Is this sucking dry how the burden is being lifted and pressure released? The altruism of the private-health insuree-user sours once their action is characterised as sucking dry.


We might be in need here of some help from late-1970s Rolling Stones:

I'll never be your beast of burden; My back is broad but it's a hurting; All I want is for you to make love to me; I'll never be your beast of burden; I've walked for miles my feet are hurting; All I want is for you to make love to me

We are perhaps the beasts of burden - our bodies fall apart, disease strikes, accidents happen, violence continues - who need healing, who need the care of the doctors, orderlies, nurses and administrators of the public and private health systems. But if the public hospitals are where those who are most burdened walk for miles to get to, then it follows that the burdening of public hospitals is what always happens at these places of healing and care. They are always subject to burdens and pressure - and transferring government wealth into the less burdened, less pressurized, private hospitals, actually exacerbates the state of our public hospitals.

Over at Public Opinion Gary Sauer-Thompson asks for data across state systems - both public and private - that would permit real comparisons.
[Photo is of Lake Burley Griffin - Canberra, Australia]

Wednesday, January 30, 2008

Jam & Jerusalem

After firstly ignoring Jennifer Saunders' half hour television show - Jam and Jerusalem - because it lacked a laugh track and obvious traces of Saunders-style satire and whimsy (how shallow am I?!), I now find it satisfying.
My initial responses to this show were, surprisingly, in line with what has been the critique, if you can call it that, from Melbourne's Fairfax broadsheet - The Age's - Green Guide. The Green Guide's weekly mixture of review, schedule, new media advertising and information in the form of a lift-out, usually does very nicely for me and Significant Other. Marieke Hardy's colour-pieces are nearly always slanted skewerings of some vapid and valid target in the culture, and Hardy does a wry and arch line in self-deprecation. But we read it mainly for the reviews of free-to-air TV shows and there is often cause to be shat-off with these.
Hardy aside and back to Jam & Jerusalem, it was twice dismissed as sub-standard because Dawn French was both underutilised and there were not enough zinger-funny lines! Another review (not online but in the GG last week) began by rueing the failure of J & J to realise the comedic heights it should, but ends cheering it on because Dawn French's Rosie takes centre stage in the episode under review, and being
the show's major drawcard [reminds us] that this brand of comedy might be a taste worth acquiring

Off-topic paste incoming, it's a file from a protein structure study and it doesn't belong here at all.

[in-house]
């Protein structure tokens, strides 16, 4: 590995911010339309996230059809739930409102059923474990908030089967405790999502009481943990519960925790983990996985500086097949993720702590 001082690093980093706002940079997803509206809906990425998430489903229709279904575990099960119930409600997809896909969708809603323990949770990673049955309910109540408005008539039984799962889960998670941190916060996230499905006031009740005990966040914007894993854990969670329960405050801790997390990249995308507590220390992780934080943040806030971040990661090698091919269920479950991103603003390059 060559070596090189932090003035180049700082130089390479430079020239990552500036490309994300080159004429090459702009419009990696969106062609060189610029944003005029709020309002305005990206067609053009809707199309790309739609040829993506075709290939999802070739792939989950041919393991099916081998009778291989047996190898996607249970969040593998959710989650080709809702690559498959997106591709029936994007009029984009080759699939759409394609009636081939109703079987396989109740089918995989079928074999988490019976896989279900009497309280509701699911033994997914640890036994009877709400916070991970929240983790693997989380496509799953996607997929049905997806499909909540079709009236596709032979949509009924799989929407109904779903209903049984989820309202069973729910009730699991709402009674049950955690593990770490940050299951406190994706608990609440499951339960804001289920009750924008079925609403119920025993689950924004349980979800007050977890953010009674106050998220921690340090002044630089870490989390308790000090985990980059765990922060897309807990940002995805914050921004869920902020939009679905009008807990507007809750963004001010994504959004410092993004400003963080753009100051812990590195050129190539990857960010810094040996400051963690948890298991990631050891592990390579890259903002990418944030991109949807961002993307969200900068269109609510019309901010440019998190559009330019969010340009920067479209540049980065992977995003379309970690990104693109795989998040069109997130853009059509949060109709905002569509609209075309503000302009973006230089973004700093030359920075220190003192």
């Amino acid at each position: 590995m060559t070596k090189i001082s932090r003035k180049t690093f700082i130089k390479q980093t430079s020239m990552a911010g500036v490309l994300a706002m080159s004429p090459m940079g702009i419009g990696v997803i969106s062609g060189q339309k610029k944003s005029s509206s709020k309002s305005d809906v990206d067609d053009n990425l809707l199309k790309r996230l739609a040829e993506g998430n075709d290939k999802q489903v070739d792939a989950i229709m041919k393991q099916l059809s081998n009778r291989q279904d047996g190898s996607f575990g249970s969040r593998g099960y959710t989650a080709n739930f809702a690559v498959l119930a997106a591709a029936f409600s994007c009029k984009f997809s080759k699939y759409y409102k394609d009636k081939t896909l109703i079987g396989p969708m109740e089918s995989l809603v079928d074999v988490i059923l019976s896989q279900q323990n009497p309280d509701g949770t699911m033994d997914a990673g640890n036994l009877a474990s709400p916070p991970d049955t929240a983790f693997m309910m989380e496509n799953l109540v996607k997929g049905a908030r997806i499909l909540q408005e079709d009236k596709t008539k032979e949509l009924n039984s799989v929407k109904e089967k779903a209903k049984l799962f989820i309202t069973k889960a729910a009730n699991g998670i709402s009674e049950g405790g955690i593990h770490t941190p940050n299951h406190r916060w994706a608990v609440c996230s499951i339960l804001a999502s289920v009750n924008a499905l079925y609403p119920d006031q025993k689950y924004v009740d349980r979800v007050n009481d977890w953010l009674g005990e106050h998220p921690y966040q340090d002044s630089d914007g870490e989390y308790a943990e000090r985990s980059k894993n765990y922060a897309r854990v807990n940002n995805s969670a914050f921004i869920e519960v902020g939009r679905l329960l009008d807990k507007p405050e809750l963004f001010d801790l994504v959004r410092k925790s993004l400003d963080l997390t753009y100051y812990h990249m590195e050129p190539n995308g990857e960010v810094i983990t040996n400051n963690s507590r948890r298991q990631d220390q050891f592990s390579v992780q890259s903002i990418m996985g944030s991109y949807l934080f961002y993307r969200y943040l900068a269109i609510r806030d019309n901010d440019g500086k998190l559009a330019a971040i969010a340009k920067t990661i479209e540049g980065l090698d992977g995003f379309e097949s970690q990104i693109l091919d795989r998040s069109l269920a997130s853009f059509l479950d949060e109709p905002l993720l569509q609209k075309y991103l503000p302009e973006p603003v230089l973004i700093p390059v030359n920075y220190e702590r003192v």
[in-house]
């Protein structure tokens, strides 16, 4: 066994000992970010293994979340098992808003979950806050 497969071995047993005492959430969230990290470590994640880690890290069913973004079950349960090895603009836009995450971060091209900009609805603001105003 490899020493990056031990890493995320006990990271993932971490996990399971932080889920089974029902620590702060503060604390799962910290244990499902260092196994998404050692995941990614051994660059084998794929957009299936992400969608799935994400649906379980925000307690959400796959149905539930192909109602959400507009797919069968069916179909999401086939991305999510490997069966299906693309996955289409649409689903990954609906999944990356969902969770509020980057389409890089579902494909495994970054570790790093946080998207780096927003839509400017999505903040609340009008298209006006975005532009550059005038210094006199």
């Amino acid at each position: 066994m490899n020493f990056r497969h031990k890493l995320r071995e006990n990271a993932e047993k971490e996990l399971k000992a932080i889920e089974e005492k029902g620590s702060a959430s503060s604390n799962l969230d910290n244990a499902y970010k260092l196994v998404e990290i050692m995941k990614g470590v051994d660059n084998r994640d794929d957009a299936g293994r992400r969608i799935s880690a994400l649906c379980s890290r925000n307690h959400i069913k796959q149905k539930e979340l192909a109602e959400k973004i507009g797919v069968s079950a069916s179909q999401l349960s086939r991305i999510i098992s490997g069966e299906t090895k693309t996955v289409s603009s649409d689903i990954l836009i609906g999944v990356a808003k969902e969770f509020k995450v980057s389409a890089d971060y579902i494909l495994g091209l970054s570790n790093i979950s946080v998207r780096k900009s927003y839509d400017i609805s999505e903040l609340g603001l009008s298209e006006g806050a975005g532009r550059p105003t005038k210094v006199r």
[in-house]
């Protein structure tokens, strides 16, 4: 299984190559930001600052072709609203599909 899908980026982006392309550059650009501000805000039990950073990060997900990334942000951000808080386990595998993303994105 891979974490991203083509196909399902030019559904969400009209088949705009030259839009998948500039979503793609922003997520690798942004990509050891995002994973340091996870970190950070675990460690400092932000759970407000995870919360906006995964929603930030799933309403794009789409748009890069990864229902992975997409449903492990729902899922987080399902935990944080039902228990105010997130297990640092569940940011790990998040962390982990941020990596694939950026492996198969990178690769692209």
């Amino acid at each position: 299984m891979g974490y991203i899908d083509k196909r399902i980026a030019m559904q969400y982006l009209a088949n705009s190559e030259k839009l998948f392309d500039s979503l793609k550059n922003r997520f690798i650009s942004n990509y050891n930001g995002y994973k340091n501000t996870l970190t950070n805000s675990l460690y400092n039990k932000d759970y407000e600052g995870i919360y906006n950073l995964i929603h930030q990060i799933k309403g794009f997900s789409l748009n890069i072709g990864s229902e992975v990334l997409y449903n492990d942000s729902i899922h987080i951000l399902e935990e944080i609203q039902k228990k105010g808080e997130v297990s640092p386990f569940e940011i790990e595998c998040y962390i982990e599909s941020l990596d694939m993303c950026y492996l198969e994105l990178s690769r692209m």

All of which raises the questions: is J & J actually more situation than comedy (as in sit-com), or even more drama than comedy (dramedy)? Why is J & J being reviewed as a failed comedy? How could it not fail if comedy is being measured on the gag-meter?

J & J, successfully I think, celebrates a form of 'village' female community. I live in a sort of village, and I don't think I'm nostalgic for a Sea-Change style community from the perspective of the metropolis (eg BallykissAngel, Hamish McBeth and so on and so forth . . . ). In other words the show affirms community through an ensemble; albeit one led by 'elders' of the Woman's Guild of Clatterford, St Mary. Yes, Dawn French is funny - and as the multiple-personality character of Rosie manages to voice the harsh-truths of a village-idiot-savant. But French's Rosie is part of the ensemble and is not the sole reason for the show's charm.
So, this Village-idiot recommends having a look at J & J. It's gentle portrayal of Guild-life is sorta uplifting. Oh yeah, Jennifer Saunder's upper-middle-class Caroline Martin is a (mild) scream.

Mania: Abel Tasman and Freud

In an essay that has become more analysed and used in this decade (amongst literary-cultural studies types like moi), Freud wrote about mania as being a failure to re-cathect (to re-invest) the libido to a new object of love. In the manic phase this failure is something like the actions of an old telephone-switchboard operator, grabbing one plugged-lead after another and making connections. But . . . the connections are ephemeral. Overheard conversations (intimate, bureaucratic) between other-people. The mania is in the flurry of connecting and in the electricity of the making of connections. An image of how I imagine the brain synapses are sparking during a manic episode.